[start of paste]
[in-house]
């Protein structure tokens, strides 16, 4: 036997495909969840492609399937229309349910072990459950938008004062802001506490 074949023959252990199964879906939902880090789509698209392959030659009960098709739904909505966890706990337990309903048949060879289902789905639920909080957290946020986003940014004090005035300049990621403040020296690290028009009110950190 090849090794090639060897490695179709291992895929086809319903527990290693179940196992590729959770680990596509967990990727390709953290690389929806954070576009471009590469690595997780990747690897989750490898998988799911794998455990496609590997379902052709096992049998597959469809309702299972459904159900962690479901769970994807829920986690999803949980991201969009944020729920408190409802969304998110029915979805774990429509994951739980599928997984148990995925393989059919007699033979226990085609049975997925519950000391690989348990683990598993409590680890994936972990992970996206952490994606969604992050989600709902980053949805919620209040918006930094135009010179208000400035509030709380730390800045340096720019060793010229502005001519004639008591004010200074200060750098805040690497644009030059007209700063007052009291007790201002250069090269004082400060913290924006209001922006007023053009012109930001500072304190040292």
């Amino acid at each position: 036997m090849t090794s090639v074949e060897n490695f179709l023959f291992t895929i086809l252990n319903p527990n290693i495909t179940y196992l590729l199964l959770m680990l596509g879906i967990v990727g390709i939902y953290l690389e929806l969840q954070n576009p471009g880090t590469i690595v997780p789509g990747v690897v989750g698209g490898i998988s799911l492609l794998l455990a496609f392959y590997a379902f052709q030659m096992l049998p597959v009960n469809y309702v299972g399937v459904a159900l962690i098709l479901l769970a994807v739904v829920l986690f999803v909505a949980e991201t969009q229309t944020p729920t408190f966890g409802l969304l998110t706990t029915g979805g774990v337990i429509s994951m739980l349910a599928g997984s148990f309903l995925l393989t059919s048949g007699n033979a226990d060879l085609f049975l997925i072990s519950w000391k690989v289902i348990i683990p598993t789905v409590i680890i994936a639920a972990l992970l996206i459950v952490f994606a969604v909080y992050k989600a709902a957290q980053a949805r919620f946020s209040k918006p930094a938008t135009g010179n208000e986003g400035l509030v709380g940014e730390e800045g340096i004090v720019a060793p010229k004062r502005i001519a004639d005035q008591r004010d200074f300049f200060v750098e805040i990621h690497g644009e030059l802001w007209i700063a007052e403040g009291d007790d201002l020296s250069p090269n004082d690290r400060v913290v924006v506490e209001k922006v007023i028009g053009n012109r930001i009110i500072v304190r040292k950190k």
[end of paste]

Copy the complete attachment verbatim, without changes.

[in-house]
């Protein structure tokens, strides 16, 4: 036997495909969840492609399937229309349910072990459950938008004062802001506490 074949023959252990199964879906939902880090789509698209392959030659009960098709739904909505966890706990337990309903048949060879289902789905639920909080957290946020986003940014004090005035300049990621403040020296690290028009009110950190 090849090794090639060897490695179709291992895929086809319903527990290693179940196992590729959770680990596509967990990727390709953290690389929806954070576009471009590469690595997780990747690897989750490898998988799911794998455990496609590997379902052709096992049998597959469809309702299972459904159900962690479901769970994807829920986690999803949980991201969009944020729920408190409802969304998110029915979805774990429509994951739980599928997984148990995925393989059919007699033979226990085609049975997925519950000391690989348990683990598993409590680890994936972990992970996206952490994606969604992050989600709902980053949805919620209040918006930094135009010179208000400035509030709380730390800045340096720019060793010229502005001519004639008591004010200074200060750098805040690497644009030059007209700063007052009291007790201002250069090269004082400060913290924006209001922006007023053009012109930001500072304190040292």
């Amino acid at each position: 036997m090849t090794s090639v074949e060897n490695f179709l023959f291992t895929i086809l252990n319903p527990n290693i495909t179940y196992l590729l199964l959770m680990l596509g879906i967990v990727g390709i939902y953290l690389e929806l969840q954070n576009p471009g880090t590469i690595v997780p789509g990747v690897v989750g698209g490898i998988s799911l492609l794998l455990a496609f392959y590997a379902f052709q030659m096992l049998p597959v009960n469809y309702v299972g399937v459904a159900l962690i098709l479901l769970a994807v739904v829920l986690f999803v909505a949980e991201t969009q229309t944020p729920t408190f966890g409802l969304l998110t706990t029915g979805g774990v337990i429509s994951m739980l349910a599928g997984s148990f309903l995925l393989t059919s048949g007699n033979a226990d060879l085609f049975l997925i072990s519950w000391k690989v289902i348990i683990p598993t789905v409590i680890i994936a639920a972990l992970l996206i459950v952490f994606a969604v909080y992050k989600a709902a957290q980053a949805r919620f946020s209040k918006p930094a938008t135009g010179n208000e986003g400035l509030v709380g940014e730390e800045g340096i004090v720019a060793p010229k004062r502005i001519a004639d005035q008591r004010d200074f300049f200060v750098e805040i990621h690497g644009e030059l802001w007209i700063a007052e403040g009291d007790d201002l020296s250069p090269n004082d690290r400060v913290v924006v506490e209001k922006v007023i028009g053009n012109r930001i009110i500072v304190r040292k950190k």